Restoring the function of this gene in melanoma cells caused them to stop growing and die
Of the hundreds of genes that can be mutated in a single case of melanoma, only a handful may be true “drivers” of cancer. In research that appeared in Nature Genetics, a Weizmann Institute of Science team has now revealed one of the drivers of a particularly deadly subset of melanomas – one that is still seeing a rise in new cases. This gene is a newly identified member of a group of genes called tumor suppressor genes. It is mutated in some 5.4% of melanomas. Furthermore, its expression was found to be lost in over 30% of human melanomas; and this loss, according to the finding, was associated with reduced patient survival. This discovery might open new doors to understanding how this cancer grows and spreads, and it may lead in the future to new directions in treating this disease.
Prof. Yardena Samuels and her team in the Institute’s Molecular Cell Biology Department were specifically searching for tumor suppressor genes in their database, which consists of more than 500 melanoma genomes and exomes – protein-building sequences – making it the largest melanoma dataset to date. As their name suggests, tumor suppressor genes normally inhibit cell growth, including that of cancer cells. However, when mutated, they act like defective brakes on cellular proliferation. Thus studying these genes is crucial in cancer biology. “The identification of targetable alterations in melanoma is an urgent need. An in-depth understanding of the functional effects of mutations in these genes is the first step toward revealing the underlying mechanism of melanoma growth,” says Dr. Nouar Qutob, a postdoctoral fellow in Samuels’ lab who participated in this research.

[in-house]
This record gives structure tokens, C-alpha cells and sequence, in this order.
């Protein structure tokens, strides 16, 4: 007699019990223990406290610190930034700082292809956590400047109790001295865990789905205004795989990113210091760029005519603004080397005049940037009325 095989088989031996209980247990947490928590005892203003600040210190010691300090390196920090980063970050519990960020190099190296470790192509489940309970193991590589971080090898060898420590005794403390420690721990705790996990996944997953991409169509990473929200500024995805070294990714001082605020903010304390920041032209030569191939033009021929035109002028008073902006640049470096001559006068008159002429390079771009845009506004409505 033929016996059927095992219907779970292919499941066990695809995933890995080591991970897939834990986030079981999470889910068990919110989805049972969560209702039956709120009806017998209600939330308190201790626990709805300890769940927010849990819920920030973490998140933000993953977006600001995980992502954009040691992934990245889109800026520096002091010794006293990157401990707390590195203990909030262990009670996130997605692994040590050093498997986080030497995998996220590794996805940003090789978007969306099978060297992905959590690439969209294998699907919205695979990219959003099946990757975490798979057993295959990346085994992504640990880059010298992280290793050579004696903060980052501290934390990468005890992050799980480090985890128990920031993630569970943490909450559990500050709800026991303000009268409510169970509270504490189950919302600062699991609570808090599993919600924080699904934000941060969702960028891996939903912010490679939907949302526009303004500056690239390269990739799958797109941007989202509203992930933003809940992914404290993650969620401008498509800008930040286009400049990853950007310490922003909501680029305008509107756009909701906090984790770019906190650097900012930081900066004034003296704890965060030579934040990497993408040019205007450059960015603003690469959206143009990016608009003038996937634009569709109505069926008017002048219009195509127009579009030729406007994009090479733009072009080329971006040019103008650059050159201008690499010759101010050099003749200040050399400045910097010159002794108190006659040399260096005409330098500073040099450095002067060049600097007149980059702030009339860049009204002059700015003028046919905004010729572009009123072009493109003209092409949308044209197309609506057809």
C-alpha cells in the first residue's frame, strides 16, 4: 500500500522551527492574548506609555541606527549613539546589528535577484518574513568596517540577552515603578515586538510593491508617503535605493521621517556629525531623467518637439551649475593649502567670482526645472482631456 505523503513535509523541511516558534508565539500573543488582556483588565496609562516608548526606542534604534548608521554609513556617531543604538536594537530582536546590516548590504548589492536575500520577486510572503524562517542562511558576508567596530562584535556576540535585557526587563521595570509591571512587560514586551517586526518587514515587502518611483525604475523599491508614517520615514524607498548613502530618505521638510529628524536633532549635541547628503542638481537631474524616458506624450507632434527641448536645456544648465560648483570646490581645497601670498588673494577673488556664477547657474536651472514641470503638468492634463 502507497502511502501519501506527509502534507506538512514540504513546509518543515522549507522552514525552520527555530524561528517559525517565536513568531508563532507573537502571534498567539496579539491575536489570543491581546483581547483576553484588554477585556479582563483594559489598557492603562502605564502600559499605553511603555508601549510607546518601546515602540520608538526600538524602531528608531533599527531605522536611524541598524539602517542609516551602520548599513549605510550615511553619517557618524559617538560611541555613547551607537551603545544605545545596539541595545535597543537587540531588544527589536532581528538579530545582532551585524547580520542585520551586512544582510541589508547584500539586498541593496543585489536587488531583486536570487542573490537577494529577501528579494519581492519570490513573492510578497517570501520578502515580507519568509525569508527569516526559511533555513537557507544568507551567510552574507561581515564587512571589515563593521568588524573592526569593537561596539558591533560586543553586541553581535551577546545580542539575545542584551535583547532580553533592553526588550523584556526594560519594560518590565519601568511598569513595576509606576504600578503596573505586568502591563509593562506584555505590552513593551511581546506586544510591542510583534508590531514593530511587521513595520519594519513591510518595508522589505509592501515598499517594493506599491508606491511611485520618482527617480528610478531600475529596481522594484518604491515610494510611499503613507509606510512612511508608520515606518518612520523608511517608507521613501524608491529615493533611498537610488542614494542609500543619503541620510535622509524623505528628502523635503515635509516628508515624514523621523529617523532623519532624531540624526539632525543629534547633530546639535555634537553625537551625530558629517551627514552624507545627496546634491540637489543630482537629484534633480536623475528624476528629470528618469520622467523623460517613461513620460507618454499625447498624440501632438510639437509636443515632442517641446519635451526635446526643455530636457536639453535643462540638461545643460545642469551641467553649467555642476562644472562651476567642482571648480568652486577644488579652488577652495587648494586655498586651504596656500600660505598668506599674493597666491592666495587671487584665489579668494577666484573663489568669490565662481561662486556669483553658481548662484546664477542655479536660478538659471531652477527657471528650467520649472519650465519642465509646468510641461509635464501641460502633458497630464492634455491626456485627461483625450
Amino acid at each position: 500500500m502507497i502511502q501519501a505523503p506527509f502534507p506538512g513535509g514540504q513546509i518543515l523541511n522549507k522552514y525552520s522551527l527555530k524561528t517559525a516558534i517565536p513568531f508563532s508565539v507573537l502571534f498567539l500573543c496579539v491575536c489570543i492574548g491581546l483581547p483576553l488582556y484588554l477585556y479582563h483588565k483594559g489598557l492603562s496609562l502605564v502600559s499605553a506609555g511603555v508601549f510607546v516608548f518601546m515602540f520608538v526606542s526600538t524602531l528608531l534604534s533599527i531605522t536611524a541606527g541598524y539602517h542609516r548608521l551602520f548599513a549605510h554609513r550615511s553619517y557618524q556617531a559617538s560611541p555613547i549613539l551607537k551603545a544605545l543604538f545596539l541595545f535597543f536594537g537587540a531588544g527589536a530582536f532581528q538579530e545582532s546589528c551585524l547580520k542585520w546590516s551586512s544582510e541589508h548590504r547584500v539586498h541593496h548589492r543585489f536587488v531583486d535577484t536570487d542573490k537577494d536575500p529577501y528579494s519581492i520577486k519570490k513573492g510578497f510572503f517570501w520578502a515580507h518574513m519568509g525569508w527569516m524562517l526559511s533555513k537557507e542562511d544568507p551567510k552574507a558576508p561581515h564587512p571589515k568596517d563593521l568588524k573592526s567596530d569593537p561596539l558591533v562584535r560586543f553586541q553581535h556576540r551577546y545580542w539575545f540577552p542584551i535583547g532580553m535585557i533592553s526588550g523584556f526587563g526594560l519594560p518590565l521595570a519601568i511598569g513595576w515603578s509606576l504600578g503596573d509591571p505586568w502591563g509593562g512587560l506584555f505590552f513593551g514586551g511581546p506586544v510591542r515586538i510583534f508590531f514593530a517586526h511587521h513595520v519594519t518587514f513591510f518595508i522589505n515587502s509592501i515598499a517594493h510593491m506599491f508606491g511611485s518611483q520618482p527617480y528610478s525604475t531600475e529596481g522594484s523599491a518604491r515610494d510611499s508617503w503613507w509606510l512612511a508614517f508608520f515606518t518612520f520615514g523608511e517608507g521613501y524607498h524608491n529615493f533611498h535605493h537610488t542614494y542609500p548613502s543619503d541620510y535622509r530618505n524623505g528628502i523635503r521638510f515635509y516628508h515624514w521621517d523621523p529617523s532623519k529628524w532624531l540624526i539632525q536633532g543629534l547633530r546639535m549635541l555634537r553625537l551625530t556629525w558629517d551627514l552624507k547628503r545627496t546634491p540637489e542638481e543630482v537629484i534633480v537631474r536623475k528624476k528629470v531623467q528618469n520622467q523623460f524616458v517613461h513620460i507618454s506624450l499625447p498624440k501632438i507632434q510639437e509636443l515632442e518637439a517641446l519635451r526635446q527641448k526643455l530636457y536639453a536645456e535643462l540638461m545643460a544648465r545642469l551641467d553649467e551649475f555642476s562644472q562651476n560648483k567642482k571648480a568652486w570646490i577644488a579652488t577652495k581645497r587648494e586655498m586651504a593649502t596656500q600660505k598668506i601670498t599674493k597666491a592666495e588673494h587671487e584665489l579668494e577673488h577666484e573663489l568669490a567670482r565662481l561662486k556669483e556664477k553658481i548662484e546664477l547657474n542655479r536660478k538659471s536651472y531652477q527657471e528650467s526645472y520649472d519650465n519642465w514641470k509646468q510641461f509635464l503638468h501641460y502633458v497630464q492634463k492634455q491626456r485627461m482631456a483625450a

Indeed, the melanoma genome sequences contained mutations in known tumor suppressor genes, but there was also a new gene that stood out in the team’s search, named RASA2. The researchers’ next step was to conduct a series of functional experiments to understand exactly what this gene does. They cloned both the normal protein and the most recurrent mutated versions to see their effects on melanoma cells. They found that RASA2 regulates a key protein in the cell, called RAS. RAS has been identified as a major oncogene that contributes to the unchecked growth of cells. When they restored the production of the protein in melanoma cells that harbored RASA2 mutations, these cells stopped growing and eventually died.
Patients with dysfunctional RAS pathways tend to have a worse prognosis than those with other types of melanoma, and, until now, scientists have not managed to create drugs that can target this pathway. “As the RAS pathway is highly dysregulated in cancer, the discovery of an alternative mechanism for its activation is likely to stimulate an avalanche of further research in this field, and is highly likely to have direct clinical relevance. We are now going to focus on RASA2, to find out what proteins it communicates with in healthy cells and melanoma, as well as in the cells’ response to targeted therapy,” says Samuels. “Most targeted cancer therapies nowadays work by inhibiting the products of oncogenes that are overactive in melanoma cells. However, loss or mutations in tumor suppressor genes like RASA2 also contribute to melanoma development; therefore, discovering and studying RASA2 targets and partners will be our next aim,” says Rand Arafeh, a PhD student in Samuels’ lab and lead author of the paper.